"This is an innovative and exciting approach to a complex problem - but taxing the bad and rewarding the good has been advocated for some time...it now makes good sense for both countries to move forward together on the climate issue. The argument by some New Zealand businesses and farmers that NZ should not be a leader in climate change mitigation is beginning to wear thin, based on the number of policies being introduced around the world, as in Australia. It is more a case of "Is NZ keeping up?"

And this from Professor Martin Manning of the Climate Change Research Institute at Victoria University:

"Australia has been one of many countries experiencing extreme weather conditions recently, but their government's establishment of carbon prices to deal with climate change is clearly based on much more than that. For several years, economic analyses of carbon prices in Australian Treasury reports have been based on world class economic models, and have consistently shown that there can be advantages for introducing carbon emission charges sooner rather than later.

"This Australian move may start to raise new issues for some aspects of trans-Tasman trade and the strong economic connections with New Zealand. An initial Australian carbon price of A$23 per tonne in 2012 will be effectively twice as high as has been set in the transition phase for the New Zealand Emissions Trading Scheme (ETS), which now requires surrendering one unit for every two emitted and is equivalent to an effective carbon price of NZ$12.50 per tonne. However, the New Zealand plan is to move away from fixed prices earlier than has now been set in Australia.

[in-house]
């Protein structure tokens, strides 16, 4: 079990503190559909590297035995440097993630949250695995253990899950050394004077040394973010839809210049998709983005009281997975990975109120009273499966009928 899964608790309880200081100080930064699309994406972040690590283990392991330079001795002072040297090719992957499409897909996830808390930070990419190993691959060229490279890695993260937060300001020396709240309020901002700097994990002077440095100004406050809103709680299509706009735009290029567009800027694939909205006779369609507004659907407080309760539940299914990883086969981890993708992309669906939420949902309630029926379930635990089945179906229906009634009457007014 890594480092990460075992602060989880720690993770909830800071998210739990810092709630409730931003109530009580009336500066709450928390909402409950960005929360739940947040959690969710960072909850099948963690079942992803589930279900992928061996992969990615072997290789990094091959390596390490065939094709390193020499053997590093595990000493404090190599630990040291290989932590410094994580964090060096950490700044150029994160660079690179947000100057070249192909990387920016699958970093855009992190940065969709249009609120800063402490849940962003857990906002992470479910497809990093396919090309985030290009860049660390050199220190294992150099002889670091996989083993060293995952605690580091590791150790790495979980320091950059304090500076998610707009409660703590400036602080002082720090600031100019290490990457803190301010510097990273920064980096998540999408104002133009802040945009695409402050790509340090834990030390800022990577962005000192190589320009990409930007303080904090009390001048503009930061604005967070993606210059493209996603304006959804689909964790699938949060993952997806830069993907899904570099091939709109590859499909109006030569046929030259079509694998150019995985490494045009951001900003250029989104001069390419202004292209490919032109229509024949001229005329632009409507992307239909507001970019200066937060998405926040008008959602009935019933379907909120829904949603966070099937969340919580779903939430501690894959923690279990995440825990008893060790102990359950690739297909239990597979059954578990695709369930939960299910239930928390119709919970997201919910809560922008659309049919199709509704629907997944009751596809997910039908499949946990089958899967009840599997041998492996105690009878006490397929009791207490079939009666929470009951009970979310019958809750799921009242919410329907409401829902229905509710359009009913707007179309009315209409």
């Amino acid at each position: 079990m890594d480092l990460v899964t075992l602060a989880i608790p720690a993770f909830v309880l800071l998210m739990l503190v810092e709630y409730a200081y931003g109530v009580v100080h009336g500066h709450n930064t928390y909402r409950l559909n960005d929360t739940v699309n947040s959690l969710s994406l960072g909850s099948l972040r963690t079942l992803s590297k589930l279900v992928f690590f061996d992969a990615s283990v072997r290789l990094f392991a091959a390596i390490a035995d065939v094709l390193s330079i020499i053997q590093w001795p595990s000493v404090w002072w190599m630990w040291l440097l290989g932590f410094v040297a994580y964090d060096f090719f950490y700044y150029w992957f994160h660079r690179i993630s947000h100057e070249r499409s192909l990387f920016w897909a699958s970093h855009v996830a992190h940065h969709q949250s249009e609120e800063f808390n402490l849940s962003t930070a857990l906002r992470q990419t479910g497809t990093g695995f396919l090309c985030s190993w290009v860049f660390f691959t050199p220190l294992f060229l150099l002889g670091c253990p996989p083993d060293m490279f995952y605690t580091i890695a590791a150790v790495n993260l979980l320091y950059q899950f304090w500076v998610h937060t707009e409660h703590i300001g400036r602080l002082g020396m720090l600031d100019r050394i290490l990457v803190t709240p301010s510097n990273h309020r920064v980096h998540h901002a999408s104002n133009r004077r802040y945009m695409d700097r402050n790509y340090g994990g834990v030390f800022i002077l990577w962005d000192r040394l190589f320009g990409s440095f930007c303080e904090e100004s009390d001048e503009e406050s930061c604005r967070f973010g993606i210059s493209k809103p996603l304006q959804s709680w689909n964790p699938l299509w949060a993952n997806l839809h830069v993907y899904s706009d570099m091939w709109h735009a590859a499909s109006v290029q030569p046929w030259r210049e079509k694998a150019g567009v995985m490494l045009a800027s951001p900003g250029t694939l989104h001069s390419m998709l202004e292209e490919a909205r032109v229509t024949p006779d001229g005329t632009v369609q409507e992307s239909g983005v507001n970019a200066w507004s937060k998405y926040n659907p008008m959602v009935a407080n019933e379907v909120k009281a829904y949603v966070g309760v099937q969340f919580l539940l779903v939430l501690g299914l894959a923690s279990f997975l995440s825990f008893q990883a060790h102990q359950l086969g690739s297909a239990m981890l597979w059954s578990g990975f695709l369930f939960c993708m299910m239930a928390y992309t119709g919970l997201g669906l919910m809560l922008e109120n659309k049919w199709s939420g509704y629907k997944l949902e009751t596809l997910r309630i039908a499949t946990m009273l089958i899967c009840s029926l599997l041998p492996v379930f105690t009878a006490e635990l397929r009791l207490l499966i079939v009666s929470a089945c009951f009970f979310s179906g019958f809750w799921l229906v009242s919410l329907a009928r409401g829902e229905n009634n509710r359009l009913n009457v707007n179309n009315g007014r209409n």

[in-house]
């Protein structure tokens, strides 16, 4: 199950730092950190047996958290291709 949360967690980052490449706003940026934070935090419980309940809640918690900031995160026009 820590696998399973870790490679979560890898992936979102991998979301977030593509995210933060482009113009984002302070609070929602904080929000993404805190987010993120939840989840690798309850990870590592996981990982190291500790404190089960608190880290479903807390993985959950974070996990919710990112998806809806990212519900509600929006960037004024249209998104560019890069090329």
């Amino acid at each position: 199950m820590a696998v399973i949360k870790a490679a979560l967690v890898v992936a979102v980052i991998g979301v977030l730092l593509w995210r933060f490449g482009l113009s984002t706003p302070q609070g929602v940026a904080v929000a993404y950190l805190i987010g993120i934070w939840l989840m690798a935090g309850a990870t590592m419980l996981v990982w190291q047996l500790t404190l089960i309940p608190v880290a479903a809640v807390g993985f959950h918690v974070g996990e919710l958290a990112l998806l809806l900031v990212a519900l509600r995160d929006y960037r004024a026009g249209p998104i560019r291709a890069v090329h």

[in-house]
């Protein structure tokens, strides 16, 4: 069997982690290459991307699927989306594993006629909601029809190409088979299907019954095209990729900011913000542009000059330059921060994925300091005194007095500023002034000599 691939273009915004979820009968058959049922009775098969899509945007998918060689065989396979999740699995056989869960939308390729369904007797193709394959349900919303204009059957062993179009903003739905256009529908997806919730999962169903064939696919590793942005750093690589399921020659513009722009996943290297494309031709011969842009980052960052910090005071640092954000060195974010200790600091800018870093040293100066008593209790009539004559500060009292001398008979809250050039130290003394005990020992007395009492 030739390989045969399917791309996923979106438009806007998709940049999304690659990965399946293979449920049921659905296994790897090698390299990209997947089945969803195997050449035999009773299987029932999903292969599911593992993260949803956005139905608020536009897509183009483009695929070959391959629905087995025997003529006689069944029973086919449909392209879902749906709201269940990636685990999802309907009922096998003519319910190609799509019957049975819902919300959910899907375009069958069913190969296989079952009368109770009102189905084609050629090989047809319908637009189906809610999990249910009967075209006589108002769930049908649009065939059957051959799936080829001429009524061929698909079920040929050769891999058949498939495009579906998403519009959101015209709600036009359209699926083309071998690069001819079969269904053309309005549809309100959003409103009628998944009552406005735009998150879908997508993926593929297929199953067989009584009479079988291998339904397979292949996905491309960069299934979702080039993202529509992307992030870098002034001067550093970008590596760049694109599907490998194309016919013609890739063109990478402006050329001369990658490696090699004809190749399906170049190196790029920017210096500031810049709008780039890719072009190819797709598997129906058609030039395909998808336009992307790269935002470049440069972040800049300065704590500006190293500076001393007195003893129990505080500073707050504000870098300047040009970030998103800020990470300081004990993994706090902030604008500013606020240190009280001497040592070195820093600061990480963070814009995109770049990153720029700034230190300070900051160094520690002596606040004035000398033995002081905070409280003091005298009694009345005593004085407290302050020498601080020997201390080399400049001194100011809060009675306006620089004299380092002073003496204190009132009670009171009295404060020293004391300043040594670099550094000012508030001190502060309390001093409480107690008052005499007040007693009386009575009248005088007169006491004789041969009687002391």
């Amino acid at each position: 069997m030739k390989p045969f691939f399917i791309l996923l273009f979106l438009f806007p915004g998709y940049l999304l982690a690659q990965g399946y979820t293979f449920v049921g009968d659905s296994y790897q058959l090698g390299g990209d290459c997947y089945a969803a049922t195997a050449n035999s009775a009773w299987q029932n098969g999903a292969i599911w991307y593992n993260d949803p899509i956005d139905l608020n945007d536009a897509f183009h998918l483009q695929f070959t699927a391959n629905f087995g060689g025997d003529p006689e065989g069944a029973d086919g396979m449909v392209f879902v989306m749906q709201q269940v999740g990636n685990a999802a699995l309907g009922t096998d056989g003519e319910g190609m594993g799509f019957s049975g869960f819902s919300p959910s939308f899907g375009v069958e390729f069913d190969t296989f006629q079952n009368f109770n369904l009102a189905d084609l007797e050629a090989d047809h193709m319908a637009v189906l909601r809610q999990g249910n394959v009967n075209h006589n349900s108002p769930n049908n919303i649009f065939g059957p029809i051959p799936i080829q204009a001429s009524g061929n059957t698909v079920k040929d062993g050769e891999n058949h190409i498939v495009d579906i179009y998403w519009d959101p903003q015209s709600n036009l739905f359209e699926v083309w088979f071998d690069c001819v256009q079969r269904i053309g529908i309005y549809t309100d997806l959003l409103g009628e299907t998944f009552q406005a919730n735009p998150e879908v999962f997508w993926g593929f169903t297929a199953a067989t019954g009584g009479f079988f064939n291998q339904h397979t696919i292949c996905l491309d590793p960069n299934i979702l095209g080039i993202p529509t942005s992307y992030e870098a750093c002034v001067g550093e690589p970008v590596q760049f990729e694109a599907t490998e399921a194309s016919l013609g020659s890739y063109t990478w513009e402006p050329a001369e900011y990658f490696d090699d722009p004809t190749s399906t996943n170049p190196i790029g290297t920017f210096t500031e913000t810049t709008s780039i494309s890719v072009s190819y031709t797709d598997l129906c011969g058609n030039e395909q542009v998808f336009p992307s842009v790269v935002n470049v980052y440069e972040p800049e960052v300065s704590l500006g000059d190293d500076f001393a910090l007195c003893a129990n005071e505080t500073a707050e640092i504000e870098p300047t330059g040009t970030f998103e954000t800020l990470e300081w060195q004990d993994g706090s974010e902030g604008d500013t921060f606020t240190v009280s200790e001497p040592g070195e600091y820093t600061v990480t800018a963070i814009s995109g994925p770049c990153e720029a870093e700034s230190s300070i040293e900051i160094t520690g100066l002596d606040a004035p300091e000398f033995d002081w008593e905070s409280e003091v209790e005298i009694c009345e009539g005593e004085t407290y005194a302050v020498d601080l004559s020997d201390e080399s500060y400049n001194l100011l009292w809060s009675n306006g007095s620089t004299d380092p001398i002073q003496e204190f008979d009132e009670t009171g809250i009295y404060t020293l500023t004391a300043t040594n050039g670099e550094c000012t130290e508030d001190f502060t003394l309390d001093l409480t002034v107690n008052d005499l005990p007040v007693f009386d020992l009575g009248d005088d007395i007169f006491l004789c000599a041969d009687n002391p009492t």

"There are reasons for considering more consistency between the carbon pricing schemes in the two countries. Both have a large fraction of total emissions in the form of agricultural methane, and reducing these is very important for stabilising climate change. Also data released by BP last month shows that both countries have had decreasing CO2 emissions for the last four to five years which is part of the growing evidence that GDP growth is not dependent on greenhouse gas emissions."

Meanwhile Dr Jim Salinger, climate scientist and honorary researcher at the University of Tasmania, also notes the relevance of Australia's spate of extreme weather conditions:

"Being resident at the University of Tasmania from January to April 2011 whilst Australian Carbon Tax has been developed there are a couple of big issues facing Australia:

"Australia is on the front line for climate change and is one of the first to be experiencing the extremes of global warming. Climate models show that Australia is the drying continent in the next few decades. Some global warming aspects were apparent over the past summer: For December 2010 the Bureau of Meteorology figures show that eastern Australia (the states of Queensland, New South Wales, Victoria and Tasmania) had its wettest December on record, with an average area total of 167 mm (132% above normal)....